Pigeon Bush and Nicholl
Wednesday 25 May
Pigeon Bush is the name that has been given to a NZ Native Forests Restoration Trust reserve which straddles the hilly country between the Wairarapa side of the Rimutaka Hill road on one side and the railway line above Lake Wairarapa on the other, with its western boundary defined by the Rimutaka Forest Park. Long ago it was all cleared for farming, leaving very few trees of any size, and the remains of fencing still survive, but it is now mostly covered in thick regenerating scrubby bush which has almost supplanted the gorse. A culler has been employed in recent years to keep animal numbers down, especially goats, and the Animal Health Board extends its possum control activities from the Tararuas. Despite continuing signs of animals, pig rootings for example, fresh foliage is abundant.
From ‘Big Bend’, the hairpin bend near the bottom of the Hill road, a track, probably established some years ago by hunters, takes you to a saddle from which a tributary of Prince Stream flows down to the Lake. Unfortunately, there is no legal access across private farmland from the Western Lake Road (except for Trustees and staff). A recently completed track goes from that saddle up to the top of Nicholl* (437m).
Twenty-four of us made the most of the late autumn warmth to visit the Reserve, with some anxiety leaving six cars parked at the bend of the road. The short stiff climb to the saddle has been made easier by steps installed by David Burson (current Ranger) and TTC friends. To escape the wind and find enough sitting space for an early lunch, we went down Prince Stream to the first clump of open beech trees. Then back to take the track which, with the help of a number of people, I had cut to Nicholl – possibly the first TTC visit! The scrub, not much more than knee high on the most exposed corners, is rapidly turning into small trees on the longer more sheltered stretches, though as you can imagine, so close to the notorious Rimutaka Road, nowhere is really safe from the wind. At least, in the meantime, this allows for plenty of commanding views of the southern Wairarapa and the south-eastern Tararuas. After taking turns to stand at the top, we made a leisurely and early return to the cars (all safe).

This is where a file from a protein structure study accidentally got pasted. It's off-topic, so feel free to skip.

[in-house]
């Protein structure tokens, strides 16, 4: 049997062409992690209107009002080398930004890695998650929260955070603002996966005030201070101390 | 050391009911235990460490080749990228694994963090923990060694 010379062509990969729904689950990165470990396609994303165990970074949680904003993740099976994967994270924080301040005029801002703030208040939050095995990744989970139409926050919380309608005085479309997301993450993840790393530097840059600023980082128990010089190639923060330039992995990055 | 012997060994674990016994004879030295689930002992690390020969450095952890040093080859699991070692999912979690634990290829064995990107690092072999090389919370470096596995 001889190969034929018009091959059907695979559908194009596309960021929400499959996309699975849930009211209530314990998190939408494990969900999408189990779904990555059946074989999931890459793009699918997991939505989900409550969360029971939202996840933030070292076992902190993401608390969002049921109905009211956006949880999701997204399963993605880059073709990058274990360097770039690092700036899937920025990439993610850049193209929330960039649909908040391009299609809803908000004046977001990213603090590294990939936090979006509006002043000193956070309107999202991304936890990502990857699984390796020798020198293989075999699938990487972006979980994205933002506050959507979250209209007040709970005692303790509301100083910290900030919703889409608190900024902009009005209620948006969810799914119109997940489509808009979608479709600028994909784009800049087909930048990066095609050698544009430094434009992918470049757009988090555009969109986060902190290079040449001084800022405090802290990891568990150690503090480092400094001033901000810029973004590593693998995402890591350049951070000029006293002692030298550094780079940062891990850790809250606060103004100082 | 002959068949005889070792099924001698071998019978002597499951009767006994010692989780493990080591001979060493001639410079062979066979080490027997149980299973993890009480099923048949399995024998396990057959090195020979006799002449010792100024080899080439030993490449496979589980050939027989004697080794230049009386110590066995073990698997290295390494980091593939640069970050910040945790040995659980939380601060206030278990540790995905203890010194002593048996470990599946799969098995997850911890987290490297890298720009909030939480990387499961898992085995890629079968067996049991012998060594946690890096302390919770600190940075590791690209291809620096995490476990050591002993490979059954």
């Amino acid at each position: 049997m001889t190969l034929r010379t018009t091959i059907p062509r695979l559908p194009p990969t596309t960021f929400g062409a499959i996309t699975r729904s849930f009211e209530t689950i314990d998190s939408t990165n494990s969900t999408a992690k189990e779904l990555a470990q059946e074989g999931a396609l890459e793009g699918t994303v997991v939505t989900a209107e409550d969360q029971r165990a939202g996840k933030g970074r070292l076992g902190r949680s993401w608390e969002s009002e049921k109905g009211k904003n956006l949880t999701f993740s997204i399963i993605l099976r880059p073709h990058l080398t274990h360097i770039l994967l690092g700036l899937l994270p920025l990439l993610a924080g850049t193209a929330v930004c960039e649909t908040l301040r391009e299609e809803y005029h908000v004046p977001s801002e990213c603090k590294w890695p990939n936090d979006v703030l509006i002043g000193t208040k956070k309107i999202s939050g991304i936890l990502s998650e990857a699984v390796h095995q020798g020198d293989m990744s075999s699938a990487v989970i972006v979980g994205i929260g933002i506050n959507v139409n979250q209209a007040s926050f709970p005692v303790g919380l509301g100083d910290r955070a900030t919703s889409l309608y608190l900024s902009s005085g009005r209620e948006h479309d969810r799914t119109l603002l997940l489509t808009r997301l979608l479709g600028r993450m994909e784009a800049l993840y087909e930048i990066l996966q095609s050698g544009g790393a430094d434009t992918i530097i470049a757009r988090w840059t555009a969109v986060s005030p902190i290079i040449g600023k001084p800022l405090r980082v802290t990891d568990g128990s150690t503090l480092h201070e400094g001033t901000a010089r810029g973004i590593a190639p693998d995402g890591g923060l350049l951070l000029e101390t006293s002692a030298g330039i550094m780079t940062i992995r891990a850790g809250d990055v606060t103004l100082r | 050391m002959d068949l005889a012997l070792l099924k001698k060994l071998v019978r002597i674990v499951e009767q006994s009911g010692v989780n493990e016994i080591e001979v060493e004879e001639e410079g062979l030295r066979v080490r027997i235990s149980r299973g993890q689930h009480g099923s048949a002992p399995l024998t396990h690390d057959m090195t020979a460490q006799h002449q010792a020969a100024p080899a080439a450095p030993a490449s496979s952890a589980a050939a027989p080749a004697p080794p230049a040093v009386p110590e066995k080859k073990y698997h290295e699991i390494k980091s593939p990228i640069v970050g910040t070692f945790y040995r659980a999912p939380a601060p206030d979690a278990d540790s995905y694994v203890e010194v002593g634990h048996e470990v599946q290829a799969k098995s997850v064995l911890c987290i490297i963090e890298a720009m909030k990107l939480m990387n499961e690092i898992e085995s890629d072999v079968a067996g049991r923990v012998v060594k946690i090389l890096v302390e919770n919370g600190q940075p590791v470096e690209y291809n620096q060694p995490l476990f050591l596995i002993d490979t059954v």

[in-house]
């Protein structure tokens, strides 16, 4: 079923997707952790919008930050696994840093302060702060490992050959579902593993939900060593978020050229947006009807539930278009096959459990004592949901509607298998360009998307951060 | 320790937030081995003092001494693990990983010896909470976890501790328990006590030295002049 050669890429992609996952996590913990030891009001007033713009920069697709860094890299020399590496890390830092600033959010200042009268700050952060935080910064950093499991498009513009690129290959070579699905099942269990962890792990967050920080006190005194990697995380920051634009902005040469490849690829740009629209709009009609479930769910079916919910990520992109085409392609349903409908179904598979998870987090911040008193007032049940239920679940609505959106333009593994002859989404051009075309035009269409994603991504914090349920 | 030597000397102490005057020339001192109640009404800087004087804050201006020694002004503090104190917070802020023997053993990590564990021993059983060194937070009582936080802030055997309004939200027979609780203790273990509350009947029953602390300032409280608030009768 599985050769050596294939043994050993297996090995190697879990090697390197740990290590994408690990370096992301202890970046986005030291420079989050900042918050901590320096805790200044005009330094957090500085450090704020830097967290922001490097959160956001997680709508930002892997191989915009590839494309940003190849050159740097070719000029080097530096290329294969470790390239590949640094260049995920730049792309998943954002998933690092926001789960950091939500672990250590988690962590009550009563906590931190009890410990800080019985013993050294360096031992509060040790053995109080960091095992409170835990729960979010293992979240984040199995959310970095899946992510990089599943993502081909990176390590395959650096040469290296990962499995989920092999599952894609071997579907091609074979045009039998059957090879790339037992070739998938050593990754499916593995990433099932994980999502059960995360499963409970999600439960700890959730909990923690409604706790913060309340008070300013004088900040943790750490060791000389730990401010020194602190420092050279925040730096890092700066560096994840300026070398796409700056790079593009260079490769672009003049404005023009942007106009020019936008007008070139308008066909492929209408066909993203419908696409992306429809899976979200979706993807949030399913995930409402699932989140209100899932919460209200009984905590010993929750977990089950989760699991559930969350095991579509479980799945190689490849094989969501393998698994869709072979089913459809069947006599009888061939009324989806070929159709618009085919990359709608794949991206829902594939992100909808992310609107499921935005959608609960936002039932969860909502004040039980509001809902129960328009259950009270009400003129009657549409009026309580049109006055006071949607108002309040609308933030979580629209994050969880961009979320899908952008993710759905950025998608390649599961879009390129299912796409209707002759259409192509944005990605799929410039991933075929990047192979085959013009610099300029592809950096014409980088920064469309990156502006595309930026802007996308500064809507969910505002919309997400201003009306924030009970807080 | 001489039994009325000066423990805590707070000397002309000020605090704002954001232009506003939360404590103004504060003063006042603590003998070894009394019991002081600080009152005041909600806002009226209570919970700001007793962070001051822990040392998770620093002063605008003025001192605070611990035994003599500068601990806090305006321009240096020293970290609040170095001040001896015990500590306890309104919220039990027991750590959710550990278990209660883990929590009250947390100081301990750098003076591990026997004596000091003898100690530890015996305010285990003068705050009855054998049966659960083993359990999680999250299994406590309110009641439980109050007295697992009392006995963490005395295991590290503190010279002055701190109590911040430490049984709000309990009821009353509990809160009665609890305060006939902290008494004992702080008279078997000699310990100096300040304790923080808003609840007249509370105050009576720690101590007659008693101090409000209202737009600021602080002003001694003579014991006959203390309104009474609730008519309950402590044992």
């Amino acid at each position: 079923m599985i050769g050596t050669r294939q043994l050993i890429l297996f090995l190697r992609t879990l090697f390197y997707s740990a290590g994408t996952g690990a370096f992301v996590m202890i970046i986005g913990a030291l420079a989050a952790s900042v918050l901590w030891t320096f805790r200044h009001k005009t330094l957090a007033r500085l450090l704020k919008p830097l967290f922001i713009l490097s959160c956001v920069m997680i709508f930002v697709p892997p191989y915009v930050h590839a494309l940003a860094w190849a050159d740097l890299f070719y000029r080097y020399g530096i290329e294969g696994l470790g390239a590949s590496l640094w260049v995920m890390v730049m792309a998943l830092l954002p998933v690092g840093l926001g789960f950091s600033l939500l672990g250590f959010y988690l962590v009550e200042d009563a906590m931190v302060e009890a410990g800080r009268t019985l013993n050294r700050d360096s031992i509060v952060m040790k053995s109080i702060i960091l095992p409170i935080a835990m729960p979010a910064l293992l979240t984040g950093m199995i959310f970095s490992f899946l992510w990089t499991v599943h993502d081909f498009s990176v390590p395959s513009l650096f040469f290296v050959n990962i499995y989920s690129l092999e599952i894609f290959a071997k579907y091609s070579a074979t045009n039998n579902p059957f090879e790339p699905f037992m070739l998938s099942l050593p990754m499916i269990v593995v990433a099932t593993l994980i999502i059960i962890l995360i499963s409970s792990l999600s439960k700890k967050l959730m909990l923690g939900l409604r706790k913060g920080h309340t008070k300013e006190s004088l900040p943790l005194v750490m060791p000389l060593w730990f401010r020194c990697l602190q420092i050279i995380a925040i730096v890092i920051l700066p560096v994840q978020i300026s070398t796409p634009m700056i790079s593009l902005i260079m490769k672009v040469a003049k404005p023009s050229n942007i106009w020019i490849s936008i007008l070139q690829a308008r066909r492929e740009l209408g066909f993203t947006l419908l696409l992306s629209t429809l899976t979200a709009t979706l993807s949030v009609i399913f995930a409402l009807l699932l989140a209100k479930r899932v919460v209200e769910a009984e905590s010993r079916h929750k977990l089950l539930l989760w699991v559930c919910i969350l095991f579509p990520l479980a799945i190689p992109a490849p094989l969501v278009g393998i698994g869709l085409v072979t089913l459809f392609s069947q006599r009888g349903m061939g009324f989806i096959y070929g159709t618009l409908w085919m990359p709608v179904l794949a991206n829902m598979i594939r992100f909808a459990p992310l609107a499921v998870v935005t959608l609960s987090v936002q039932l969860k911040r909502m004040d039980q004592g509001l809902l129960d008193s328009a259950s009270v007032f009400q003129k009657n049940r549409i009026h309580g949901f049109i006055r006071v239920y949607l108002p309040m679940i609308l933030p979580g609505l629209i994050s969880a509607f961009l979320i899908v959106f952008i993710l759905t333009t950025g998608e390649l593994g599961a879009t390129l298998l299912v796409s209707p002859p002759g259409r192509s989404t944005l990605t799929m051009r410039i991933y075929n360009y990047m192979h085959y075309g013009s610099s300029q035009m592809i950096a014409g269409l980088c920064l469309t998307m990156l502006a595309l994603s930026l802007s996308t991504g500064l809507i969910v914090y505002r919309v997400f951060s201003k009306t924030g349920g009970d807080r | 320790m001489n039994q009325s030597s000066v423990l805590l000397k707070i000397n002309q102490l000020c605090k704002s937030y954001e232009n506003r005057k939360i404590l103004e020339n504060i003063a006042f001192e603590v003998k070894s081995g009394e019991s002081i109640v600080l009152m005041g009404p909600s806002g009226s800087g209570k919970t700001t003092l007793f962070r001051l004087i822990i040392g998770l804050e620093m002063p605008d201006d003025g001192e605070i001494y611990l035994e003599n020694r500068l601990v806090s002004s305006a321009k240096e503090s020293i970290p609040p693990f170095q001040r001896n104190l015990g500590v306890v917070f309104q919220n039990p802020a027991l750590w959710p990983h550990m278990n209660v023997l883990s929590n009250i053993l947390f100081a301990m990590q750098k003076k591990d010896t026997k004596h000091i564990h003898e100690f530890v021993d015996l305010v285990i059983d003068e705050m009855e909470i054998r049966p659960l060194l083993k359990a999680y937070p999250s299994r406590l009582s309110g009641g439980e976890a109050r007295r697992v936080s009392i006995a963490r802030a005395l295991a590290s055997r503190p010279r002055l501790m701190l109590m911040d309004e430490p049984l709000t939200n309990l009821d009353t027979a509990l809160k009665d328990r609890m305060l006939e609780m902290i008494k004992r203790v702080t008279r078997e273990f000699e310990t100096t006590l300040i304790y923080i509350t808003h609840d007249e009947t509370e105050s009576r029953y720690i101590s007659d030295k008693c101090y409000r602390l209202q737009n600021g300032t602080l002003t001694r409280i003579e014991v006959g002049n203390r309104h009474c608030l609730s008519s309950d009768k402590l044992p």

- Editorial note: In the NZMS 260 map series the name Nicholl appeared at the location of spot height 437. According to Linz this was the name of the Trig at this location, not the official name of a topographic feature. The new Topo50 map series show only beacon trigs; Nicholl is not such a trig so is not shown on the map. A complete list of trig names is found at http://www.linz.govt.nz/geodetic/geodetic-database.
In another twist to the matter, the current owners of the land, NZNFRT call Bump 437 Nicholl. Perhaps one day the Geographic Board will too! Finally, does anyone know who Nicholl was?
- Jeremy Foster (not a TTC member) offers the following theory:
"I have managed to find the origin of the place name Nicholl located in the Remutaka area. It is an alternative spelling of Nicols.
William Nicols and family farmed at a place they called Gum Grove which is just south of Featherston in the late 19th century. It is located approx. where Mt Nicholl is.
There is a family of Nicholls in the Wairarapa in the same time period but they farmed in the Tinui area which is located between Masterton and Castlepoint."
- Party members
- Joan & Reid Basher, Debbie Byers, David Castle, Robin Chesterfield, Richard Clarke, Colin Cook, Mike Crozier, Patricia French, Jim Gibbons, Paddy Gresham, Susan Guscott, Justin Kerr, Lois Kluger, John Larkindale, John Nees, Gavin Mikell, Lynne Pomare, Kerry Popplewell, Peter Reimann, Bob Stephens, John Thomson (leader and scribe)) and Lynne White.